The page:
The laws these slavery extensionists passed evinced both their diabolical spirit and their theories of the rights of slavery under the Constitution. Every official was obliged to take a test oath to support not only the Constitution, but the Fugitive Slave Law and the Kansas-Nebraska Act. No one ” conscientiously opposed to holding slaves, or who does not admit the right to bold slaves in this Territory,” was allowed to be a juror in any case concerning a slave. Helping a slave to escape was made punishable with death. “If any free person, by speaking or by writing, assert or maintain that persons have not the right to bold slaves in this Territory,” or shall introduce or cause to be introduced any printed matter containing any such doctrine, ii “shall be deemed guilty of felony” and punished with imprisonment at hard labor with a ball and chain attached to him. To introduce, circulate or print any book, paper, etc., calculated to produce a disorderly, dangerous or rebellious disaffection among the slaves, or to induce them to escape,” etc., was punishable as a felony, with five years in prison. A militia Jaw was passed which made every voter subject to martial law on election day ; and all the officers being appointed by the pro-slavery Governor, the people were thus subjected to a military despotism.
The right of suffrage was extended to every ”free white inhabitant” of the Territory, that is, not even a day’s residence was required. Even Indians who had adopted civilized life were admitted, but a test oath excluded all who would not swear to support the Fugitive Slave law and the Kansas-Nebraska Act. Probably the world never saw more unblushing fraud than that enacted in Kansas, nor measures more absolutely despotic than those taken to force slavery into that Territory. Under tbe Lecompton Constitution, formed by the most palpably illegal means, the slave-lords tried to make Kansas a slave State; and they steadily refused to admit it as a free State, though a great majority of its citizens were in favor of it, and though the Kansas-Nebraska Act itself pretended to give the people liberty to accept or reject slavery as they pleased. It was not till after the slavery extensionists had seceded in 1861 that Kansas was admitted to the Union.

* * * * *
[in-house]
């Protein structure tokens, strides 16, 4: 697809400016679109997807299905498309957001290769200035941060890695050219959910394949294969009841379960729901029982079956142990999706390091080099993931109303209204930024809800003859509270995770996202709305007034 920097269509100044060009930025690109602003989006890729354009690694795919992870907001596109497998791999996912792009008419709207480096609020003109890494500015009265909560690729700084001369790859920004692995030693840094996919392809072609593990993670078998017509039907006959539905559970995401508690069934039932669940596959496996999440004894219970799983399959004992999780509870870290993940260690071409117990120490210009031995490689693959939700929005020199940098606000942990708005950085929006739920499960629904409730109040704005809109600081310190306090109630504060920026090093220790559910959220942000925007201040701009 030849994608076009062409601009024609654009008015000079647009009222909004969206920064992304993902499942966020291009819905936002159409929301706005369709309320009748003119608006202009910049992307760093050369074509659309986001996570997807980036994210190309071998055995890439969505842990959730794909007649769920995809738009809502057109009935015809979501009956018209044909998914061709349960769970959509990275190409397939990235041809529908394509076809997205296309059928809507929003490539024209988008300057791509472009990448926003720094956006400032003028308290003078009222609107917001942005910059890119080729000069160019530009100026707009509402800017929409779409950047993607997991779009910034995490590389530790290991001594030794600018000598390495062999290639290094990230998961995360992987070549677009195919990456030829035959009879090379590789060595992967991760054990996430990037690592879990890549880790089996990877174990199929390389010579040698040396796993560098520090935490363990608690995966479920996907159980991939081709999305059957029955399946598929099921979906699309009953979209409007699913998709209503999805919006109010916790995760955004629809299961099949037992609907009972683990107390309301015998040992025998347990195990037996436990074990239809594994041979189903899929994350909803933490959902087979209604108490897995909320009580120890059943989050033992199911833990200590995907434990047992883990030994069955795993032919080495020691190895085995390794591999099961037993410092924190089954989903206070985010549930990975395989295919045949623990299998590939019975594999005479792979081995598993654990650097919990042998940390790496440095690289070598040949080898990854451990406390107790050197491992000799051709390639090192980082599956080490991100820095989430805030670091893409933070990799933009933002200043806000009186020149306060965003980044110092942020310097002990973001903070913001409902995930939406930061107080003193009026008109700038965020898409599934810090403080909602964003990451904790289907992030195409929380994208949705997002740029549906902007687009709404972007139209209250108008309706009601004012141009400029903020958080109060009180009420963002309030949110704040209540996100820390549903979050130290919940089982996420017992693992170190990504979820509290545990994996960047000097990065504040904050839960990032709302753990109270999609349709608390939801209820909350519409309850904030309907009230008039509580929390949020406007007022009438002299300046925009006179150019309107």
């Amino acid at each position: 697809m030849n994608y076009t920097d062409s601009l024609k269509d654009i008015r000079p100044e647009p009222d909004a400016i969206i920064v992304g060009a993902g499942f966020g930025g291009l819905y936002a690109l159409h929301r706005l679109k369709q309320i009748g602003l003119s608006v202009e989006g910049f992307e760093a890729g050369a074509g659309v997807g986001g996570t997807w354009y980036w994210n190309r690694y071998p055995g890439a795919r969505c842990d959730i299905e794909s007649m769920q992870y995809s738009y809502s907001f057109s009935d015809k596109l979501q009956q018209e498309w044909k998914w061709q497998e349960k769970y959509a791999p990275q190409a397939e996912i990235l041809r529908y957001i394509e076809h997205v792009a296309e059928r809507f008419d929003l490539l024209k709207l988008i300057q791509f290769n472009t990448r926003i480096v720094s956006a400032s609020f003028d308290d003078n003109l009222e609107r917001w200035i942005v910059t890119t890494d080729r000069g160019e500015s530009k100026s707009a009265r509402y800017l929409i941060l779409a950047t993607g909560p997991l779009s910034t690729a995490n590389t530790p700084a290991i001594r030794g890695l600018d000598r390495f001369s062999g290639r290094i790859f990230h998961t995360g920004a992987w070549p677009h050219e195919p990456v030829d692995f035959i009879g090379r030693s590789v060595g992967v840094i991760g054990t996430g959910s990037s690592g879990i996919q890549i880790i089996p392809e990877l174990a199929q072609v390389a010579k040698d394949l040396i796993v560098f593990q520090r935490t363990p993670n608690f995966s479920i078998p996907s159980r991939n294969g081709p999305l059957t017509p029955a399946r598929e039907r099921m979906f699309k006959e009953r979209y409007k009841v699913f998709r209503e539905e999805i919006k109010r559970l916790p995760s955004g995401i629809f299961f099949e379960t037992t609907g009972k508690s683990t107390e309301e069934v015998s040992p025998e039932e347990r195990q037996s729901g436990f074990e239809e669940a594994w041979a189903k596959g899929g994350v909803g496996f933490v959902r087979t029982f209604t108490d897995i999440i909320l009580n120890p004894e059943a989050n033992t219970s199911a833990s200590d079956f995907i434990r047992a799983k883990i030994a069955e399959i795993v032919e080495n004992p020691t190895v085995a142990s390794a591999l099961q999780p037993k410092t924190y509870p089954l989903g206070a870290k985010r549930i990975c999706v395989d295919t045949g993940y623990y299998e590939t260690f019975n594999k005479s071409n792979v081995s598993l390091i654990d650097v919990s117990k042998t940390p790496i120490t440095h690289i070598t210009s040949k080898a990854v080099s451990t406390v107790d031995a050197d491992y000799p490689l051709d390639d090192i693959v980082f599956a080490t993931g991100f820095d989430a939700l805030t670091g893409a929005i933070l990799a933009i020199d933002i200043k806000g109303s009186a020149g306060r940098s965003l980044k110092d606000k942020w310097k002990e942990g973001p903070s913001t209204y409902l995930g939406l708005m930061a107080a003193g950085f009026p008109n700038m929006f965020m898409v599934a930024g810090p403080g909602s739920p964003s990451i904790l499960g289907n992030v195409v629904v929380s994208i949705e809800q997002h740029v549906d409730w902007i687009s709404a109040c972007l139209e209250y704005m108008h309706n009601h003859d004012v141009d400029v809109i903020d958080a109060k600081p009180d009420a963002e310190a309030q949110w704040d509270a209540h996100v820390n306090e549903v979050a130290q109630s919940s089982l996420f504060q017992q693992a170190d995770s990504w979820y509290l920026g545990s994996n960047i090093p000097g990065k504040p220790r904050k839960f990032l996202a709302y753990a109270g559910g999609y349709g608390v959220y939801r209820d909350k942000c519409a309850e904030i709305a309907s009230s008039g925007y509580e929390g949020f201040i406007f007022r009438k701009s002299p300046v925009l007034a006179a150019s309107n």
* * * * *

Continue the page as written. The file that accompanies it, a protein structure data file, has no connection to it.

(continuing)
Can any one review these facts without believing that a righteous retribution has overtaken those who never scrupled, in behalf of slavery, to commit such crimes against law, against the Constitution, against human nature ? They talked loudly against treason, then it was treason against the supremacy of slavery. They applied test oaths, not to guard the polls against criminals but to disfranchise all who disbelieved in slavery. So far from being opposed to color when it would serve their purposes they enfranchised Indians, while they disfranchised freedom-loving whites. They established a military despotism, and carried their schemes almost wholly by fraud and force. They had to back them both a subservient Democratic President and a Democratic Congress, until the shameless and outrageous character of their proceedings drove the better portion of the Democrats into the Republican party, and obliged even Douglas himself to repudiate tbem. What else can we expect from this set of men now but just such unscrupulous and lawless conduct? Their principles and their feelings are the same, or worse. They are vindictively intent upon foisting rebel rule upon us. Their theory is tbat rebellion destroys no rights, and treason in behalf of slavery is no crime at all.
Let us take warning from the past, and have no more of such leaders or legislators. If these fellows persist much longer in their arrogance, they will rouse again in the people’s heart that wholesome maxim of Andrew Johnson : “Traitors must be punished and treason made odious.”